The gospel message is without equal. It is the greatest message that has ever been proclaimed. It is good news because it contains the message that all men need to know, namely, how to enter into a right relationship with God through faith in His Son, Jesus Christ. The gospel is the power of God unto salvation. No message can so change the lives of men like the gospel. A story is told of a conversation between a Christian and a Communist. While standing on a street corner, the Communist noticed a man in a tattered and torn suit of clothes on the opposite street corner. The Communist turned to the Christian and said, “Do you see that man in the tattered and torn suit? I want you to know that Communism can put a new suit on that man!” The Christian then looked at the Communist and replied; “Ah, but Christianity can put a new man in that suit!” Like Paul, we should purpose that we would not yield to any pressure or temptation to be ashamed of the gospel.


Romans 1:18-32

Lord of the Flies is the fictional account of the calamitous adventures of a group of English boys who found themselves stranded on a coral island following a plane crash. To the initial delight of the boys, they found themselves on the island without the presence of any adults. They were prepared to have a wonderful time. But it was not long before they became increasingly savage in their attitude and behavior toward one another. The boys continued to revert to savagery until two of the boys were killed and they had set their island ablaze before their rescue. At their rescue, one of the boys stood shaking with emotion and “wept for the end of innocence [and] the darkness of man’s heart.” William Golding’s classic story of what happened to a group of boys when left on their own somewhat parallels Paul’s account of what happens to men when they choose to ignore and leave God out of their lives. They do not become nobler in character, wiser in intelligence, or moral in behavior. Instead, they continue on a downward spiral of sin and depravity that accentuates their need for “the righteousness of God.”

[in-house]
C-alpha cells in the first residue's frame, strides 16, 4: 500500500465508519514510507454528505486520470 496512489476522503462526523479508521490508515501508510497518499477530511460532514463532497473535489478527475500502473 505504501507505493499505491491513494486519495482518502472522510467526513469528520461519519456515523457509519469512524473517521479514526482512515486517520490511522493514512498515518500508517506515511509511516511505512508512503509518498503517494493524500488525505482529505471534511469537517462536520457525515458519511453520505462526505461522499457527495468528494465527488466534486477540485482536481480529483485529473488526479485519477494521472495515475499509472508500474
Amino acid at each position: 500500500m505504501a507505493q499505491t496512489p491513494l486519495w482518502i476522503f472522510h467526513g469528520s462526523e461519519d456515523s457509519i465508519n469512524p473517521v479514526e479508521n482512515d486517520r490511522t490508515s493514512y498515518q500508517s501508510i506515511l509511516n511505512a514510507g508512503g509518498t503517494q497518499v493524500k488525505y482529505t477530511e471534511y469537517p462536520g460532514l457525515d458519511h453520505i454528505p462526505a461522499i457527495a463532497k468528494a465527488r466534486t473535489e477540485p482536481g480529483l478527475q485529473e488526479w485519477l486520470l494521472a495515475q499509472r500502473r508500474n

In Romans 1:18-3:20, Paul shows why men urgently need to hear and embrace the message of the gospel. These verses can be viewed as the account of a dramatic and damning courtroom case against mankind, with Paul serving as the prosecuting attorney, mankind as the defendants, and God as the judge. The charge against mankind is that he is unrighteous because he is without Christ. In these verses Paul builds a case against the heathen (Romans 1:18-32), the hypocrite (Romans 2:1-16), the Hebrew (Romans 2:17-3:8), and all humanity (Romans 3:9-20). In our lesson today, we will examine the evidence against the heathen in Romans 1:18-32. These verses clearly show that man is not moving upward but rather downward. These verses outline not the ascent of man, but the descent of man.

Suppressing the Truth: Romans 1:18-20